9. #53
    RKM
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    How does the Black Hills .223 62gr TSX compare to the Black Hills 5.56 50gr TSX? I can find a lot of great info on the 5.56 50gr version, but not so much on the .223 62gr version. I like the idea of heavier bullets.

    I've been admittedly over thinking my ammo choices. While I have 75gr TAP FPD and Mk262, I have a 1:9 twist barrel. I have plenty of confidence of these doing a good job 50 yards and in. But I'd like something that can do a good job out to even 200-300 yards, which while my 1:9 shoots the 75 and 77gr rounds decently at 100 yards, I know it won't at 200-300. I've been thinking about going to the Black Hills TSX loadings, not only because they're lighter and will do better at distance with my twist rate, but I DO like the idea of having better barrier performance (even if I don't really need barrier performance, it's there if I do). But I can't find any info on the .223 62gr version. Do they load 62gr in 5.56? Also been thinking about trying the MK318. Read that Mk318 is 2925 fps from a 14.5" barrel. Is this hotter than typical 5.56 ammo?

    I know there is never end all be all round in any caliber. I'm trying to find one that does everything that I want it to do.

    I'd like a .223/5.56 load (preferably 5.56, but .223 will do) 55-62gr bullet (any design HP, JSP, FMJ, don't care) that has consistent "wounding" performance from 0-200 yards. I don't need .00000001 MOA accuracy. 3 even 4 MOA is good enough.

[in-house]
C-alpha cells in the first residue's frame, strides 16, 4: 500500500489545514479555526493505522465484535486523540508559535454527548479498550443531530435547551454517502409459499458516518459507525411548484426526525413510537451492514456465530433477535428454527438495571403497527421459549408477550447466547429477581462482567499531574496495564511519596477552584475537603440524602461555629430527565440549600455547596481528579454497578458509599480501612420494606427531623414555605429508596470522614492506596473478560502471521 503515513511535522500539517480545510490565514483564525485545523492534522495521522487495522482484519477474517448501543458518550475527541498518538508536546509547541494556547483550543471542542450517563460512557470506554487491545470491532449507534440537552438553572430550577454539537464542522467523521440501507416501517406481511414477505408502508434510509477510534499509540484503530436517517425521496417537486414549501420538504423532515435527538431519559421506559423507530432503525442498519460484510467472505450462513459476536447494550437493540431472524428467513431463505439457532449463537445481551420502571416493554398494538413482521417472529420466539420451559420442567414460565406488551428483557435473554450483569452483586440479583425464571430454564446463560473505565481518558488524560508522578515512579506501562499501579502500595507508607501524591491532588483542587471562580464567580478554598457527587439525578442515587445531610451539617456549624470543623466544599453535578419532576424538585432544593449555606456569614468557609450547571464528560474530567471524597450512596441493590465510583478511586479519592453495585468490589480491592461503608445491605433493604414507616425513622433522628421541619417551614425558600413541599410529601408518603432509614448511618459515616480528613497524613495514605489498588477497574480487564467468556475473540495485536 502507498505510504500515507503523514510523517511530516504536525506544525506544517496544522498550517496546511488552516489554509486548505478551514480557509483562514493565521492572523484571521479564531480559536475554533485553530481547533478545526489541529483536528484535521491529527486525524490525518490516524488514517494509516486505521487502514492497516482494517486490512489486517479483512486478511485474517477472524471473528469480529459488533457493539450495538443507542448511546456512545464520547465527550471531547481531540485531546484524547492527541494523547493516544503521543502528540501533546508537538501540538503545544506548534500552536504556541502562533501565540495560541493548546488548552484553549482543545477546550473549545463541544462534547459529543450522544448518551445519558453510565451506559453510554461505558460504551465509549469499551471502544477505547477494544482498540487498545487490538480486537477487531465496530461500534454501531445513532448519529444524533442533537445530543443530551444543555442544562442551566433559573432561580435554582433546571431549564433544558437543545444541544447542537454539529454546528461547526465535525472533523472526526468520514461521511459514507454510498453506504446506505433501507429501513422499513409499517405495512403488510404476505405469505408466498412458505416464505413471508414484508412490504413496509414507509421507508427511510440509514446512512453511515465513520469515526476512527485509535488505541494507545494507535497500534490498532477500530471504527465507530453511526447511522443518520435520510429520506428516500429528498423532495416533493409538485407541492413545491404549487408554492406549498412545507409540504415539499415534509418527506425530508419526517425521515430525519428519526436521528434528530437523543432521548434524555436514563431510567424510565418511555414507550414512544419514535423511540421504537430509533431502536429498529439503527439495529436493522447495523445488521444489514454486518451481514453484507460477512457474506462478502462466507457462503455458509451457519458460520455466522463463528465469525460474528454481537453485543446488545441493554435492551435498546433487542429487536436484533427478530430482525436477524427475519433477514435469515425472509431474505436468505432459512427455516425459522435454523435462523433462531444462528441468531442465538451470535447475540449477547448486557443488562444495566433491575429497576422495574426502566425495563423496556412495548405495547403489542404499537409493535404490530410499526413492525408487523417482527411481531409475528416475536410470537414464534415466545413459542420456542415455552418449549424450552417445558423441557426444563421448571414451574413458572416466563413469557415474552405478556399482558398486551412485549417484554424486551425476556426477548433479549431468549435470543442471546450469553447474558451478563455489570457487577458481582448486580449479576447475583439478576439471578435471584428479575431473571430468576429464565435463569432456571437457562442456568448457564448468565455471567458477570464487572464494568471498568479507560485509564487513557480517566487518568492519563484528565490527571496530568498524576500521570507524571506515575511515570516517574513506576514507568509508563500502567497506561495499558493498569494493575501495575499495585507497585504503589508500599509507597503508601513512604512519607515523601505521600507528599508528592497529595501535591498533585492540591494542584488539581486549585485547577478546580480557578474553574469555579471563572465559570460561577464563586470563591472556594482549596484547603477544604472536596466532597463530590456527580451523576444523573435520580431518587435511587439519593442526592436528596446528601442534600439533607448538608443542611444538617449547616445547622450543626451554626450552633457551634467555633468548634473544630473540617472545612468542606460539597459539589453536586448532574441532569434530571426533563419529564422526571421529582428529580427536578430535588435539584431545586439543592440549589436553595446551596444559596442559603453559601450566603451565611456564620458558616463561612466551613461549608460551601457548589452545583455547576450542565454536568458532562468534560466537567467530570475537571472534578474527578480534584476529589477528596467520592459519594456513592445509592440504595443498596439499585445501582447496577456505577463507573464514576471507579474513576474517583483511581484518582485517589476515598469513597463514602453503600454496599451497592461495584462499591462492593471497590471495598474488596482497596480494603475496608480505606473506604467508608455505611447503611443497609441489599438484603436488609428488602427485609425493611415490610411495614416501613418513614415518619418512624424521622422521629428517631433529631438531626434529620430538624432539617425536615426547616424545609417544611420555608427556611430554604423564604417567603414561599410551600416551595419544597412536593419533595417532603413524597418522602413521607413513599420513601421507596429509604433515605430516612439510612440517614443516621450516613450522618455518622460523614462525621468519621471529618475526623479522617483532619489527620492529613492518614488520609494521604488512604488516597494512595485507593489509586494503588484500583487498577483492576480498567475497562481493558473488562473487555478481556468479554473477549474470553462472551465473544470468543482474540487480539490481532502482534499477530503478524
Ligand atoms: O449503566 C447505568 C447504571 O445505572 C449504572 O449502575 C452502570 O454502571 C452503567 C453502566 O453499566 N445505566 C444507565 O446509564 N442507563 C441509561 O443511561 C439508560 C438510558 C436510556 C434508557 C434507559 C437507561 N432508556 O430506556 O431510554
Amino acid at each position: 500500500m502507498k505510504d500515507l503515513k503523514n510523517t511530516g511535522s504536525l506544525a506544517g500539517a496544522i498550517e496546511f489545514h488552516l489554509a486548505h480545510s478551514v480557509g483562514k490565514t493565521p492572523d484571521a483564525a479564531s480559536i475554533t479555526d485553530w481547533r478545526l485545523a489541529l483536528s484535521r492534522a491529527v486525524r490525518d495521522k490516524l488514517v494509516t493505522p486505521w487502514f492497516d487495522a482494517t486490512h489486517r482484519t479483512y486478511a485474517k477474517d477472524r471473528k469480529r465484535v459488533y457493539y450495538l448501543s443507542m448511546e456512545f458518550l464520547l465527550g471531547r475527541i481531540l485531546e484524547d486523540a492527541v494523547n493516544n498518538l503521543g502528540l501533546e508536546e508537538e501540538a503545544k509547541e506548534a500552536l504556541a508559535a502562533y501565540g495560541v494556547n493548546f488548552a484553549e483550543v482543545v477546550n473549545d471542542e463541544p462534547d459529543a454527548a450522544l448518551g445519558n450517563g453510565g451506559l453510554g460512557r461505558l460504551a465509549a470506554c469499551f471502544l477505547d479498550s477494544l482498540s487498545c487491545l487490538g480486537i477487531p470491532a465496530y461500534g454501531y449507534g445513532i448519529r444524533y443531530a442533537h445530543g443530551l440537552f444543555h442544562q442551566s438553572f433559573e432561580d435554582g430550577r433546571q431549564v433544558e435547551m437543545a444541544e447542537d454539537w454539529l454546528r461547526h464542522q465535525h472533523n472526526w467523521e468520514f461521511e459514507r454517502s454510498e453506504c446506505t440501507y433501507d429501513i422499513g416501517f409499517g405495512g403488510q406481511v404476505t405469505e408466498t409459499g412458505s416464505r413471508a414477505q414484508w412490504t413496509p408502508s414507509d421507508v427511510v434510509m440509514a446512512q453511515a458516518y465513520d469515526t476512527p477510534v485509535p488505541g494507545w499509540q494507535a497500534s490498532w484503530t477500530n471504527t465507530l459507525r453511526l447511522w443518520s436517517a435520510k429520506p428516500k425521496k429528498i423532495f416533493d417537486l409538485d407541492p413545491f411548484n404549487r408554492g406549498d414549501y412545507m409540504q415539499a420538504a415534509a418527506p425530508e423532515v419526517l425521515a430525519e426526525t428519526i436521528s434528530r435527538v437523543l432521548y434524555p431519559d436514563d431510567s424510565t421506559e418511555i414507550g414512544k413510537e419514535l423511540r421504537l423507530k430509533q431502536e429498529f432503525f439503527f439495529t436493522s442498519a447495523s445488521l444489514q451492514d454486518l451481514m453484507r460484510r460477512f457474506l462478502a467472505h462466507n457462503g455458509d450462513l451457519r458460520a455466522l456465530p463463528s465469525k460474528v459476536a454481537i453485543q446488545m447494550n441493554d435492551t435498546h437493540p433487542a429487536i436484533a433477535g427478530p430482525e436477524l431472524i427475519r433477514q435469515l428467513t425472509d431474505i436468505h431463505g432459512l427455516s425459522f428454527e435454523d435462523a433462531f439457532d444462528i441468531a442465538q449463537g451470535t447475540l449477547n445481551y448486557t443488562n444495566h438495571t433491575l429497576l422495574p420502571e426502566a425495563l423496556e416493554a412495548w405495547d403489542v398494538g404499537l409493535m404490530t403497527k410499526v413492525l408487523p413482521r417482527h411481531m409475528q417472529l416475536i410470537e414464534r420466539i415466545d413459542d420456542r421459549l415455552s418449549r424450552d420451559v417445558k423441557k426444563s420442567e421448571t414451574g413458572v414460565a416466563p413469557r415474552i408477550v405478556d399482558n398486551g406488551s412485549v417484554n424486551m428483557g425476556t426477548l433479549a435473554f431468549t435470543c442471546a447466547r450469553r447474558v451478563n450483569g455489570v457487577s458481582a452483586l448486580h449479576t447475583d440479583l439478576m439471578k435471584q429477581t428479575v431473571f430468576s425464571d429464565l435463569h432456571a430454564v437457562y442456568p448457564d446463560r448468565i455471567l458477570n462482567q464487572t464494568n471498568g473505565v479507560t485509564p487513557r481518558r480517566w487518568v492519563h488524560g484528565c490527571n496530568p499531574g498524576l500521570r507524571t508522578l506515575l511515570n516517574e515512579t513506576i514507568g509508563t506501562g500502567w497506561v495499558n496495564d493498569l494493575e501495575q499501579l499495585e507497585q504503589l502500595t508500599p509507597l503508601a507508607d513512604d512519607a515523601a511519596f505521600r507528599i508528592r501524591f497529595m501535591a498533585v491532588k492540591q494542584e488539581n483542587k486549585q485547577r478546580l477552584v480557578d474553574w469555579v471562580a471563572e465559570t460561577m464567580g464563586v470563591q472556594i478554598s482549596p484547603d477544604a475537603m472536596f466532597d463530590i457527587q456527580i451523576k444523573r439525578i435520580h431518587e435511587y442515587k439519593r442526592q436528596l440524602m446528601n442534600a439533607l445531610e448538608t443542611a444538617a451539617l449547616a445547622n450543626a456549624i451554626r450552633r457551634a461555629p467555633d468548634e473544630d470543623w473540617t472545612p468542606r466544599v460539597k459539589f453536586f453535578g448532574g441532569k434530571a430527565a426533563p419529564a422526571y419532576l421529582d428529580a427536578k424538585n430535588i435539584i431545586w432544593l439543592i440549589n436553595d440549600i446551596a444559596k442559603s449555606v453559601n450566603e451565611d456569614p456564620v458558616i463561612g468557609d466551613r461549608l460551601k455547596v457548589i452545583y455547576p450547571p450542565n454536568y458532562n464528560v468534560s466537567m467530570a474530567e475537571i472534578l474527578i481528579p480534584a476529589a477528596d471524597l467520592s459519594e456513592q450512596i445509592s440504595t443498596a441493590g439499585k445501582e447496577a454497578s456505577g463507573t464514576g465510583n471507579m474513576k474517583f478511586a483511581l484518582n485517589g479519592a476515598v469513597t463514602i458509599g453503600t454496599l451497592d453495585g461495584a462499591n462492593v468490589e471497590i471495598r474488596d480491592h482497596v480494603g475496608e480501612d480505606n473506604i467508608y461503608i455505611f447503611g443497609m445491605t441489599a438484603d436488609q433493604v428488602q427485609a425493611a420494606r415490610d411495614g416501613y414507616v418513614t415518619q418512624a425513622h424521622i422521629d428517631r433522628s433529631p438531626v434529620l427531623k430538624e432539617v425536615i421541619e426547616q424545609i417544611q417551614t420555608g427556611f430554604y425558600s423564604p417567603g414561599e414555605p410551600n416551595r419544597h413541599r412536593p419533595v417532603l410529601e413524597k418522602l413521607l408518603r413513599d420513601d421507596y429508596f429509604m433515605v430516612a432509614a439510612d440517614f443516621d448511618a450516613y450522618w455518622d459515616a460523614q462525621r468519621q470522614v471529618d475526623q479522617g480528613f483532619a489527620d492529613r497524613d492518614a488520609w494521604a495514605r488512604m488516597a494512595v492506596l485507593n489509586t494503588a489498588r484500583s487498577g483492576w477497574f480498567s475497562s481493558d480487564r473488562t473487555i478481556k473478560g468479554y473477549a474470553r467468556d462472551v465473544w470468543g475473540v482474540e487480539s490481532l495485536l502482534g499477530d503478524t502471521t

But then I start to think, is my target going to care whether it's hit by XM193 or the new latest and greatest?
    Last edited by RKM; October 30th, 2011 at 07:28 PM.

  10. #54
    Senior Member Array AZ Hawk's Avatar
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    Quote Originally Posted by RKM View Post
    How does the Black Hills .223 62gr TSX compare to the Black Hills 5.56 50gr TSX? I can find a lot of great info on the 5.56 50gr version, but not so much on the .223 62gr version. I like the idea of heavier bullets.

    I've been admittedly over thinking my ammo choices. While I have 75gr TAP FPD and Mk262, I have a 1:9 twist barrel. I have plenty of confidence of these doing a good job 50 yards and in. But I'd like something that can do a good job out to even 200-300 yards, which while my 1:9 shoots the 75 and 77gr rounds decently at 100 yards, I know it won't at 200-300. I've been thinking about going to the Black Hills TSX loadings, not only because they're lighter and will do better at distance with my twist rate, but I DO like the idea of having better barrier performance (even if I don't really need barrier performance, it's there if I do). But I can't find any info on the .223 62gr version. Do they load 62gr in 5.56? Also been thinking about trying the MK318. Read that Mk318 is 2925 fps from a 14.5" barrel. Is this hotter than typical 5.56 ammo?

    I know there is never end all be all round in any caliber. I'm trying to find one that does everything that I want it to do.